Tiny House Photo

Tiny House Photo

Monday, April 1, 2013

Lofty views

Initially I was concerned about climbing a ladder and sleeping in a loft. But it was the most efficient use of space so I forged ahead, confident I could make it work and after just a couple days I stopped banging my shins on the ladder. Soon the bruises healed and I am happy to say I am now a skilled climber and can go up and down the ladder, even in the dark! Do not be put off by the ladder. On the other hand if you have health issues you could always work in a stationary set of narrow steps or eleminate the loft all together. There are several companies that make "murphy style" bed/desk or bed/sofa furniture.

I find sleeping in the loft comfortable and cozy. In fact, the bed is the largest space for me to spread out in, so I often use it to work on projects. I am writing this blog while sitting on my bed. The dormers give me plenty of head room and a ton of light. With 4 windows I get a great cross breeze and in the winter when I don't want to open the windows I have a small 4" fan to push around the air. Many people close off their loft to gain some extra clothing storage or build little storage boxes next to the bed but I think this only makes it feel claustrophobic. And making a bed while lying in the middle is incredibly difficult! You can see from the picture below that I have extra space around my bed.

I am so glad I had the porch built! My deck is the width of my tiny house and 5' deep, which is large enough to set a small 30" table and 2 chairs on. Because I live in Southern California, the weather is good all year around and I will often sit outside to eat, read or visit with neighbors. The angle of my Ynez Cottage gives me afternoon shade (very nice in August when it can get over 100 degrees).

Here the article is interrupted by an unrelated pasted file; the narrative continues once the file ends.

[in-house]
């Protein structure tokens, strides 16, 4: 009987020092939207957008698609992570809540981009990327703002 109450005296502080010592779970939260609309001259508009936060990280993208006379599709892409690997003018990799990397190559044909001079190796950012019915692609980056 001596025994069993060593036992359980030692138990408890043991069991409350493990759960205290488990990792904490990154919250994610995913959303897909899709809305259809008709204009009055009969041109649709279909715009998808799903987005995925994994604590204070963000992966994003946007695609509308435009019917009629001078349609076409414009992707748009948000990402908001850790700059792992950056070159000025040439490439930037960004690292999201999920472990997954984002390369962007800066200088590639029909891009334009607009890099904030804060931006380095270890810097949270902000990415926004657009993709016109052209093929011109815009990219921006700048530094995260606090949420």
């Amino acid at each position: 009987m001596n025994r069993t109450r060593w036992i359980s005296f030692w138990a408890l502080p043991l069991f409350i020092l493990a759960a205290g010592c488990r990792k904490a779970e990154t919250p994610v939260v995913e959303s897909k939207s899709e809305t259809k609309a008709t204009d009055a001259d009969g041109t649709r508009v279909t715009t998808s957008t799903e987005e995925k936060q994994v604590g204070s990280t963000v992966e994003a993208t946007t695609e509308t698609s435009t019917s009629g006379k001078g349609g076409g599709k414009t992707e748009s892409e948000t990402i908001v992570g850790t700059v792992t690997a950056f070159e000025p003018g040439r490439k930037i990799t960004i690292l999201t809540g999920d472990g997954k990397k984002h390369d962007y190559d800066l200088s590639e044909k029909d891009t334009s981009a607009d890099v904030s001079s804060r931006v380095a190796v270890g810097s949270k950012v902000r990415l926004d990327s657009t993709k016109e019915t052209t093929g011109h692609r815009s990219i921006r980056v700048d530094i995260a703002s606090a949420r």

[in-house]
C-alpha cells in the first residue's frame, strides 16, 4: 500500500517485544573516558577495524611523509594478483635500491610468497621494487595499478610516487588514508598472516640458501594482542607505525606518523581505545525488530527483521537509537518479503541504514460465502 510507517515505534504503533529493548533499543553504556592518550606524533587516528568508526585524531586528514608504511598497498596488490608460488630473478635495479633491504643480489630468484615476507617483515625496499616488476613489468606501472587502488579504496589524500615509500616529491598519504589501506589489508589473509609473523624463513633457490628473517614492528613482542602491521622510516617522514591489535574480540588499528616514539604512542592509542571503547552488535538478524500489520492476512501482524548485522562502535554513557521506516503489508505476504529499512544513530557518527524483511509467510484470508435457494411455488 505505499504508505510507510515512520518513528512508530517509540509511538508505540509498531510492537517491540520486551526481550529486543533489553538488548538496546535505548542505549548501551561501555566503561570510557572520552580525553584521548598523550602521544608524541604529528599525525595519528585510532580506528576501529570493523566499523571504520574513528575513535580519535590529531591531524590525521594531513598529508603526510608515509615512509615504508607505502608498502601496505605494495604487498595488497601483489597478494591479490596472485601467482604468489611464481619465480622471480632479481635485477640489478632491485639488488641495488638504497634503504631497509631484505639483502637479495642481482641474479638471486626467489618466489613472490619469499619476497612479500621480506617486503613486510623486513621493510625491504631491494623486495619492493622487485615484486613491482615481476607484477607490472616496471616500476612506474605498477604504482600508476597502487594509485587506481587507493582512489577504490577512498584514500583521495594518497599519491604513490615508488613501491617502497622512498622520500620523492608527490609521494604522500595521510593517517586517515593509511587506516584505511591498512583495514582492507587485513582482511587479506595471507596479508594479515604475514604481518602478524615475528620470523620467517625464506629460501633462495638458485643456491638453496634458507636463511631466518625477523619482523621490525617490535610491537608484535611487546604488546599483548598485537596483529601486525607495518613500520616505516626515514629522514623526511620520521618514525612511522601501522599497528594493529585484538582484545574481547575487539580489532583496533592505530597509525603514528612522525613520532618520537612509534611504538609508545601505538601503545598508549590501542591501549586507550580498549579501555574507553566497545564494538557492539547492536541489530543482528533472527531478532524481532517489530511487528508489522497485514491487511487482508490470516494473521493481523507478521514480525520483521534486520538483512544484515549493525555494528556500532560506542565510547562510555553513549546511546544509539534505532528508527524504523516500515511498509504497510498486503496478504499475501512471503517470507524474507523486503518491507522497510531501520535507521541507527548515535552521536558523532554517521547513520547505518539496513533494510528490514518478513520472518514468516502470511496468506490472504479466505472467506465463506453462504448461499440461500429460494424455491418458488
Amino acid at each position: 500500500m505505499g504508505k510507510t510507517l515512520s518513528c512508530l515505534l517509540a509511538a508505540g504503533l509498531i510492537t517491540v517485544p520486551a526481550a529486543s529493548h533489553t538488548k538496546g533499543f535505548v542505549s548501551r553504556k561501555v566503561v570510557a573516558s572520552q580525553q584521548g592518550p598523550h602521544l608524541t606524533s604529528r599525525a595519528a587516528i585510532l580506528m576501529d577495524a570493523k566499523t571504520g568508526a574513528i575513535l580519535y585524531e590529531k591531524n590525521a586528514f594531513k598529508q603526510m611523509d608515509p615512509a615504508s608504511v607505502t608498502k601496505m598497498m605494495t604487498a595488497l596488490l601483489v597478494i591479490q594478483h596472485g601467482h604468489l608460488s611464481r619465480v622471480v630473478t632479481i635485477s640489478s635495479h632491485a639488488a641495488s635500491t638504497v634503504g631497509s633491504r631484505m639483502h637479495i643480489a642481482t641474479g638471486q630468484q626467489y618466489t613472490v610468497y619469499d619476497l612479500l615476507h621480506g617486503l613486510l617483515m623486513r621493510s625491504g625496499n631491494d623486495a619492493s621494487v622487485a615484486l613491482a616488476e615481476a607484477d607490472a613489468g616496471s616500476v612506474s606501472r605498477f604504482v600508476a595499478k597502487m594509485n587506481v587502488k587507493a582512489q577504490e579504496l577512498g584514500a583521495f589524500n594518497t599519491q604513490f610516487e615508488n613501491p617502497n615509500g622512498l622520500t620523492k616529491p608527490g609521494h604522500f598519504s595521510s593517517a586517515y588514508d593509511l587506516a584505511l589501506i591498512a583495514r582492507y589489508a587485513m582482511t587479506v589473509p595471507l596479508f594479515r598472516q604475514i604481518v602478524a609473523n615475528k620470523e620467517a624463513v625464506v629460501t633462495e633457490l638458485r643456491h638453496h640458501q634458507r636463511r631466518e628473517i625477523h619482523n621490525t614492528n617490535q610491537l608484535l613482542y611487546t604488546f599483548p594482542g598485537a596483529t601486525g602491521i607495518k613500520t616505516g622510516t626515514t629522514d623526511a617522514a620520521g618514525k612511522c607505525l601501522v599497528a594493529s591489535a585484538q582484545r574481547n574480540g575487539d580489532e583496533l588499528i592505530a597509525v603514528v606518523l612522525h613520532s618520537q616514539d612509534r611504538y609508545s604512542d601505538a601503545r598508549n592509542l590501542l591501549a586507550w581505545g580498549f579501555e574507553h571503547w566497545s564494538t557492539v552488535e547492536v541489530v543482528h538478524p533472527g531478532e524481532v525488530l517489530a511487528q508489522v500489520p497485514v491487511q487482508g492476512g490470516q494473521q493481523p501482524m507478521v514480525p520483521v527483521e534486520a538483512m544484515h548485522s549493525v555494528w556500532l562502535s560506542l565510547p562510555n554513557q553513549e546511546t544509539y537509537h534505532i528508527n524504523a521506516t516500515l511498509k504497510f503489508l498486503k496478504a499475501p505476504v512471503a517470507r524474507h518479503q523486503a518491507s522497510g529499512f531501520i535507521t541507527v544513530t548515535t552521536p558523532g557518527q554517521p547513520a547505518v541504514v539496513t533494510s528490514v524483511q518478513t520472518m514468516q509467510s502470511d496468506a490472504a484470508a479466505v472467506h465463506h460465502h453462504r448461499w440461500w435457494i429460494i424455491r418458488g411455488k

My utility room is another add on. Instead of giving up valuable storage space under the sink for the hot water tank I had the builder OregonCottageCompany.net place it in the utility room (which isn't really a room as much as a little bump out on the tongue of the trailer). The area is large enough to house the 20 gallon hot water tank, a small amount of storage and litter for the bucket style compost toilet.

The window above this area is a single hung window (not an awning style window like the rest) so that I can have a small a/c unit. The cool air is pushed in a straight line from the back of my tiny house to the front. In August when it gets very hot, an additional little fan is used to push the cool air up into the loft.

Next let's talk about the constant need to organize.

1 comment:

  1. I'll bet you really appreciate those awning windows on hot days and nights!
    You have made me consider them for here, too. I live on the rainy PNW coast, and leave a window open all year except if and when it gets below freezing, usually fewer than a dozen nights a year. I'm used to deep eaves and sliding and double-hung windows, which won't be so practical on a tiny house, I'll bet. Thanks for the rationale. I'll be on the lookout for them.